Can images become more semantic?
Perhaps the selection of images to show in a set of image search results can be, as identified by the image search labels that are associated with them.
In these days of Knowledge Graphs and entities, we are seeing Google search moving toward using information about entities to power search, and this is true with image search as well as text.
We can read about this in blog posts from Google, as well as patents from the search giant. One of those patents was updated recently, and it is worth looking at what has changed in the patent.
I found myself wondering how much meaning might we possibly get from Google’s association of entities with images.
As I wrote this post and did some image searches, I found a lot of meaning, and a lot of history revealed in labels chosen for image searches.
I think the changes to the patent are understandable from considering this intent, too. I’ve included some label examples of what I mean in this post.
In June 12, 2013, Chuck Rosenberg wrote a post on the Google Blog, Improving Photo Search: A Step Across the Semantic Gap.
In the post, he was identified as being part of the Image Search Team. He also probably was selected to write that post because his name is on an updated continuation patent from Google that covers some similar ground.
It is rare that we have a paper or a blog post to consider and compare to a patent that has been filed, so you may want to stop and read that Google Blog Post and then return to this post.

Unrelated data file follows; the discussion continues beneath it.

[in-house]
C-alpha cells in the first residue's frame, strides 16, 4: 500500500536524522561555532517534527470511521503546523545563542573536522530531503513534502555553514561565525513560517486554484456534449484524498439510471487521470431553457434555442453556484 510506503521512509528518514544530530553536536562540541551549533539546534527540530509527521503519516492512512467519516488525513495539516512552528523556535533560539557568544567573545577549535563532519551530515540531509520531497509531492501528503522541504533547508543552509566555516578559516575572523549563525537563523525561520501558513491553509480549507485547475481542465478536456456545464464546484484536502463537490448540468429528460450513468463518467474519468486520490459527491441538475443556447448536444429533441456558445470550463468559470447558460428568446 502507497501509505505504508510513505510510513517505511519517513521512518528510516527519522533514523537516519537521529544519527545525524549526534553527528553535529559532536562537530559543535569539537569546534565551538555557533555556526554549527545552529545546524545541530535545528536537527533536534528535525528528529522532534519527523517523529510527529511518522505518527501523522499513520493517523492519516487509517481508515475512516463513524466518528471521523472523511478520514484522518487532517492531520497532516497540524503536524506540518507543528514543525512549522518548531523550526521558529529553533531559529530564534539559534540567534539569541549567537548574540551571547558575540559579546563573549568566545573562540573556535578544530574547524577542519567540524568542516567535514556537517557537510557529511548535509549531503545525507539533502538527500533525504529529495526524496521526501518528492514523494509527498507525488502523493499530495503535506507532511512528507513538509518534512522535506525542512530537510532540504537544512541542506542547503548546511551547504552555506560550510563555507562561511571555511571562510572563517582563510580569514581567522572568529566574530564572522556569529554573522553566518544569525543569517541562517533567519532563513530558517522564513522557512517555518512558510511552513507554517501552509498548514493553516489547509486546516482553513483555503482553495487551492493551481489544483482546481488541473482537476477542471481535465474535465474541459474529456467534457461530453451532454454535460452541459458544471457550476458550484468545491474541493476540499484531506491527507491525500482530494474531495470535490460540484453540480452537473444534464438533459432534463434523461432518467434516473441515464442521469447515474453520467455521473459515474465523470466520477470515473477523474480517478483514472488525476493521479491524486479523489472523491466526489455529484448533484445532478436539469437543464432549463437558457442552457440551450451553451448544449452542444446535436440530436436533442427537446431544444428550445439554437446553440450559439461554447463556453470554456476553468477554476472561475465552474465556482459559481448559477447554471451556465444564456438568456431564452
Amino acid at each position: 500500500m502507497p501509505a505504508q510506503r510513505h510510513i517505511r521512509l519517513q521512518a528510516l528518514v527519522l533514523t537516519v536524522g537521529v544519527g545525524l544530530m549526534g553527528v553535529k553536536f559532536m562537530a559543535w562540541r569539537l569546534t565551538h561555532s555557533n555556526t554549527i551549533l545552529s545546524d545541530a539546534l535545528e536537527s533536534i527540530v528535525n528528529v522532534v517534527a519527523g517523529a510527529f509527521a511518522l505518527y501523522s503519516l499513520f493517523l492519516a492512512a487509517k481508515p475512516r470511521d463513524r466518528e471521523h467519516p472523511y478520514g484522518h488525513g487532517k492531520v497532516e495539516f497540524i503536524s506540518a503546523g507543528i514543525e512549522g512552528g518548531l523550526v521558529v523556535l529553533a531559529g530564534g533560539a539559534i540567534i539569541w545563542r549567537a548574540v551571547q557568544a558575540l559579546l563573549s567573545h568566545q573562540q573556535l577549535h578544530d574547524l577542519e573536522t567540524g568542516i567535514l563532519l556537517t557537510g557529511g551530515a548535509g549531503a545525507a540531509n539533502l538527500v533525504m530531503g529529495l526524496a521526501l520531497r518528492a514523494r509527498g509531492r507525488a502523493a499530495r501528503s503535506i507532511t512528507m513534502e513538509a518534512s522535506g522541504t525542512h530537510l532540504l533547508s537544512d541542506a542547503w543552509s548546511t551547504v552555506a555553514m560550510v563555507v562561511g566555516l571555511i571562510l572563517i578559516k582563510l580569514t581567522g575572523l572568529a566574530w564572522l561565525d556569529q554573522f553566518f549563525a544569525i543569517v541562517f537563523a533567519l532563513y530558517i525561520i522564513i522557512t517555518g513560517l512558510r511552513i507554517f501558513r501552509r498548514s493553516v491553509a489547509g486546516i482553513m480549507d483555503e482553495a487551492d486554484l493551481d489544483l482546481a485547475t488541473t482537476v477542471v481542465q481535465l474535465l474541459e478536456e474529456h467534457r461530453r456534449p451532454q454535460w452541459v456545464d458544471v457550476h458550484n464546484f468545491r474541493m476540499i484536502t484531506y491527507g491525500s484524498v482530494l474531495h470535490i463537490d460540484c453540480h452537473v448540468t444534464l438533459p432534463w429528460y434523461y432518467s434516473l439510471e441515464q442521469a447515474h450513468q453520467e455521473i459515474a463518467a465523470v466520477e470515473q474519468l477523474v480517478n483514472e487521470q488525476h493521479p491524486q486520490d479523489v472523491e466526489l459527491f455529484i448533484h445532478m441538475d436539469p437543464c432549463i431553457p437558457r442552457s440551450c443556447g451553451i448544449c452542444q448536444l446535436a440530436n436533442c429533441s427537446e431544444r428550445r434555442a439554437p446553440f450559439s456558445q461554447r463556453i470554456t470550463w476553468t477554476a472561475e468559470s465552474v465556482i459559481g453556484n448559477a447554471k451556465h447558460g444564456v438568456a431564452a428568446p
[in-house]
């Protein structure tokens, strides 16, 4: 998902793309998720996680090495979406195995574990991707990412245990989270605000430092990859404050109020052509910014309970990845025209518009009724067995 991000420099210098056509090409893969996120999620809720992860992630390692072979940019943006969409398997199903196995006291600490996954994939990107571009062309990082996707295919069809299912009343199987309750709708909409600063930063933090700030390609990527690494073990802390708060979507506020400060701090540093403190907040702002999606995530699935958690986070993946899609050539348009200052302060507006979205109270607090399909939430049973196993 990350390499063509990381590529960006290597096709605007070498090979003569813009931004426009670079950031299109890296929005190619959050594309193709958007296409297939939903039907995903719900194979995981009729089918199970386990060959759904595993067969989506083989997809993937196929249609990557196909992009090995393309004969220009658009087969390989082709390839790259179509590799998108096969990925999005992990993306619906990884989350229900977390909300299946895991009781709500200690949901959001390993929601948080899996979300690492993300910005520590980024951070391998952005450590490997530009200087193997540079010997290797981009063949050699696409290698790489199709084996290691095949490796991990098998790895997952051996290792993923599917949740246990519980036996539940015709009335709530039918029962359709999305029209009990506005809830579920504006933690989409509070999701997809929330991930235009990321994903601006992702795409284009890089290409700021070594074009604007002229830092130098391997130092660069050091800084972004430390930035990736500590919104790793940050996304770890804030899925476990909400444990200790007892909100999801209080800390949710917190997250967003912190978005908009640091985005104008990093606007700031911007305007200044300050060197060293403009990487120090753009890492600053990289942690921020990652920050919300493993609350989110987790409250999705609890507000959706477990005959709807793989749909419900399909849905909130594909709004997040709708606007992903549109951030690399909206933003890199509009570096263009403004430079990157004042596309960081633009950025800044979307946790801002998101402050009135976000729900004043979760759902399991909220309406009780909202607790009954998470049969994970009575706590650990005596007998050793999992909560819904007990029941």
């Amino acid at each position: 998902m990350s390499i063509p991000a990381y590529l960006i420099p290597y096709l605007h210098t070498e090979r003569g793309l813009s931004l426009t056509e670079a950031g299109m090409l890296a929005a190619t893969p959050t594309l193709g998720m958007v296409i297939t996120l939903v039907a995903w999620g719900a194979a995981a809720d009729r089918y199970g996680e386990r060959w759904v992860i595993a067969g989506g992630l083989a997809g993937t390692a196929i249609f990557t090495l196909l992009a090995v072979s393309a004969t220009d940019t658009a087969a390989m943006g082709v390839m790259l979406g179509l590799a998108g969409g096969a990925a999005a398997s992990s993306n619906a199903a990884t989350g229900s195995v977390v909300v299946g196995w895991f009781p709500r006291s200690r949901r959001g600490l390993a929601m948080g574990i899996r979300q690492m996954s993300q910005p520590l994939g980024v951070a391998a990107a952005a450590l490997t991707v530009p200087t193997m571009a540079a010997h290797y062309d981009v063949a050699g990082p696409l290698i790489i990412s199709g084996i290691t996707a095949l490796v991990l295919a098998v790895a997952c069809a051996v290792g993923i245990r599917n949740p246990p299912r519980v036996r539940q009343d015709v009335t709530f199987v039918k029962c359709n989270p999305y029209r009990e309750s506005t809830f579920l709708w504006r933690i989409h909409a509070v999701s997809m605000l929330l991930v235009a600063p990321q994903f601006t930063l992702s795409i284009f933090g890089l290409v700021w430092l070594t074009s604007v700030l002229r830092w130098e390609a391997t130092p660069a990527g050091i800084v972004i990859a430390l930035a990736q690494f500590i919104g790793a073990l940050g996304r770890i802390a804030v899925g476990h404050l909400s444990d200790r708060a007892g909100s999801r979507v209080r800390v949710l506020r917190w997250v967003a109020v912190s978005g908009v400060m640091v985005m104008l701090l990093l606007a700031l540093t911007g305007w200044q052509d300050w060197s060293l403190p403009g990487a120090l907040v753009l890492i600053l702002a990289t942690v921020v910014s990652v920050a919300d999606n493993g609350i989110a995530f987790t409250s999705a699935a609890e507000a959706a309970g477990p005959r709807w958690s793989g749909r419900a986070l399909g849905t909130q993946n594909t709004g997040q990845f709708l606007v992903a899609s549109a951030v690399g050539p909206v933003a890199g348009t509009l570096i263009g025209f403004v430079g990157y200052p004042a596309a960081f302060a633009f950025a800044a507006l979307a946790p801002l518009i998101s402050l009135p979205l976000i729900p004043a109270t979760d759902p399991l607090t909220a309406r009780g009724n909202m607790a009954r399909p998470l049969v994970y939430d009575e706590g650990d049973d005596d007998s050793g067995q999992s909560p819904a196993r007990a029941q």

I like that they talk in the blog post about using Freebase type Machine IDs for entities that appear in images for image search. The post tells us:
As in ImageNet, the classes were not text strings, but are entities, in our case we use Freebase entities which form the basis of the Knowledge Graph used in Google search. An entity is a way to uniquely identify something in a language-independent way. In English when we encounter the word “jaguar”, it is hard to determine if it represents the animal or the car manufacturer. Entities assign a unique ID to each, removing that ambiguity, in this case “/m/0449p” for the former and “/m/012×34” for the latter. In order to train better classifiers we used more training images per class than ImageNet, 5000 versus 1000. Since we wanted to provide only high precision labels, we also refined the classes from our initial set of 2000 to the most precise 1100 classes for our launch.
The new version of the patent is:
System and method for associating images with semantic entities
Inventors: Maks Ovsjanikov, Yuan Li, Hartwig Adam and Charles Joseph Rosenberg;
Assignee: Google LLC
US Patent: 10,268,703
Granted: April 23, 2019
Filed: December 8, 2016
A system and computer-implemented method for associating images with semantic entities and providing search results using the semantic entities. An image database contains one or more source images associated with one or more images labels. A computer may generate one or more documents containing the labels associated with each image. Analysis may be performed on the one or more documents to associate the source images with semantic entities. The semantic entities may be used to provide search results. In response to receiving a target image as a search query, the target image may be compared with the source images to identify similar images. The semantic entities associated with the similar images may be used to determine a semantic entity for the target image. The semantic entity for the target image may be used to provide search results in response to the search initiated by the target image.
The earlier version of this patent, which this one is identified as a continuation of was filed on January 16, 2013, and is also titled, System and method for associating images with semantic entities.
Comparing the Claims
On continuation patents, usually the body of the patent, and the title remain the same, but the claims are different from one to the other.
It’s usually worth comparing the two to see what has changed. The claims in a patent are what a patent examiner from the USPTO looks at when deciding whether to grant a patent.
The original first claim from the version of the patent filed in 2013 tells us: